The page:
Group firmly 'committed to Thailand'; eyes presence in every market in the region by 2015
CIMB Group is set to put together all the pieces of the jigsaw and become an Asean bank with a presence in every market in the region by 2015, its chief executive Nazir Razak said.
Razak said the bank hoped to get a licence to operate in Vietnam this year.
He said CIMB would open its first branch in Laos in July or August through its subsidiary CIMB Thai Bank.
“We are going to do whatever we can in trying to get a licence in Myanmar,” he added. “We are also searching for the right platform for the Philippines.
“We will complete everything by the end of 2015. We want to have a universal banking presence in all of Asean We want to have a presence in other key markets beyond Asean such as Australia and China.”
Subhak Siwaraksa, president and chief executive of CIMB Thai, said Thailand had strong trade links with Cambodia, Laos, Myanmar and Vietnam.
As a result, he said CIMB Thai would take a greater role in providing financial support to those markets via its strong network, such as the operation of more than 10 branches in Cambodia.
He said the bank, which was going to increase its investment in Cambodia, would soon disclose another important deal and it would reflect CIMB Thai’s strength.
“In Laos, we are going to open our first branch for full banking services in July this year,” he added.
“CIMB has also operated its representative office in Myanmar for 17 years and we’re waiting for the Myanmar government to grant the policy to allow foreign banks to open and operate their own branches in the country.
“In addition, the CIMB Group has also operated a securities business in Vietnam and has requested for a licence to operate a commercial bank in the country. The licence is expected to be granted within the next 12 months.”
Razak said CIMB had been very active in Asean.
“We are in Asean. We have to be a universal bank in all of Asean,” he said. “The political uncertainty in Thailand in some ways is better for Asean as Thai corporates will be reminded about how important it is to look at the opportunities elsewhere in Asean.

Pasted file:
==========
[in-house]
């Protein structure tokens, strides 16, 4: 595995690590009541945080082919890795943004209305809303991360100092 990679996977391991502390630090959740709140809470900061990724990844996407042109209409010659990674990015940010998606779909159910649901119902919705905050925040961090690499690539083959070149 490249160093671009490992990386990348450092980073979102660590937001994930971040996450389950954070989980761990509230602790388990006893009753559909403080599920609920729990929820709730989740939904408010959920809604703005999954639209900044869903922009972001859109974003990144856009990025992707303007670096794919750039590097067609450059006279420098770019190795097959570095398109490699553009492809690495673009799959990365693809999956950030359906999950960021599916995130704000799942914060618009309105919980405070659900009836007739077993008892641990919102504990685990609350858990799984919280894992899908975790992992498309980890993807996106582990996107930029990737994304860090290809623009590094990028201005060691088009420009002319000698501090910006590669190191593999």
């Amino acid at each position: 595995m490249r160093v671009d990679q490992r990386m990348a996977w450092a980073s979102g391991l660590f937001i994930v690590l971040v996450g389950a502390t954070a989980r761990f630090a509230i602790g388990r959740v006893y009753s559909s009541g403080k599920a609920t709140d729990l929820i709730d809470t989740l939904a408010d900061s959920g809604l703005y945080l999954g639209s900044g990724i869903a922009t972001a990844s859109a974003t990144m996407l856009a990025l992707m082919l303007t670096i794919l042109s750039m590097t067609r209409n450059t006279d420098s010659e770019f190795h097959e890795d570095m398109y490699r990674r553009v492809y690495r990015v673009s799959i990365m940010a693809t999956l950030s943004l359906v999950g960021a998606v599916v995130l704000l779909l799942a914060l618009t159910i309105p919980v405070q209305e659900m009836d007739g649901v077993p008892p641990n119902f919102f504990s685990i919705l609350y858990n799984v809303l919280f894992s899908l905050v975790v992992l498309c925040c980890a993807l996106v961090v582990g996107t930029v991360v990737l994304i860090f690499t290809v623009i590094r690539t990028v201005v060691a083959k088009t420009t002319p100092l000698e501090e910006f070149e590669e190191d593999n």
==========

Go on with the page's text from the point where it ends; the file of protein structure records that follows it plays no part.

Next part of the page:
“CIMB today is heavily diversified in other markets, such as Indonesia and Thailand, where we are doing very well. We are very committed to Thailand, and of course in this kind of situation it could be an opportunity to increase our exposure to Thailand.
“This is something we will consider, depending on how we read the future. However, at this moment it’s still not clear what is going to happen. In this kind of difficult environment, this also brings opportunity, as it always does.”
Razak said politics was the most important element for Asean economic integration. The bank, however, could not revise its strategy until it had a better sense of the future. It wanted to make sure it had minimum asset quality and continue to service customers.
“For Thailand, we have to judge where the country will go economically before deciding whether we will put more money into the market or not,” he said.
Razak said the prolonged political uncertainty in Thailand had impacted on the ousted government’s policy-making and that had created pressure on Thai borrowers and consumers. It had also contributed to a weak performance of the economy as a whole and all banks had suffered as a consequence.
But he is hopeful the retail sector will not suffer too badly.
“Apart from a handful of situations we have monitored, I think will be okay. Some Thai corporations have diversified overseas to gain a better earnings balance,” he said.
He said CIMB Thai’s first-quarter profit in Thailand had increased year on year and it was growing very fast because it had a small base.
The bank kept talented staff and continued to strengthen its manpower.
In 2013, CIMB Thai recorded a consolidated net profit of Bt1.49 billion, a year-on-year increase of Bt184 million or 14.1 per cent.
CIMB Thai recorded a consolidated net profit of Bt440.7 million in the first quarter this year, a year-on-year increase of Bt127.7 million or 40.8 per cent.
The rise has mainly been attributed to increased net interest income, net fees and service income – up 106 per cent, 27.1 per cent and 23.1 per cent respectively on the year.
“We actually have seen high NPLs [non-performing loans] in auto loans. That is one area where we see high NPL,” Razak said.
“But it is not a big part of our portfolio. Nothing in Thailand is big for us. CIMB Thai is quite small, but with high potential.”
He said in terms of growth, CIMB would continue to lend to small and medium-size companies that meet its credit criteria.
He said the bank saw itself as deeply committed to Thailand and with 150 branches in the country, it saw the political uncertainty as a chance to become stronger and monitoring credit underwriting more.
Thailand accounted for about 5 per cent of CIMB Group’s total profit last year and it wanted that percentage to increase.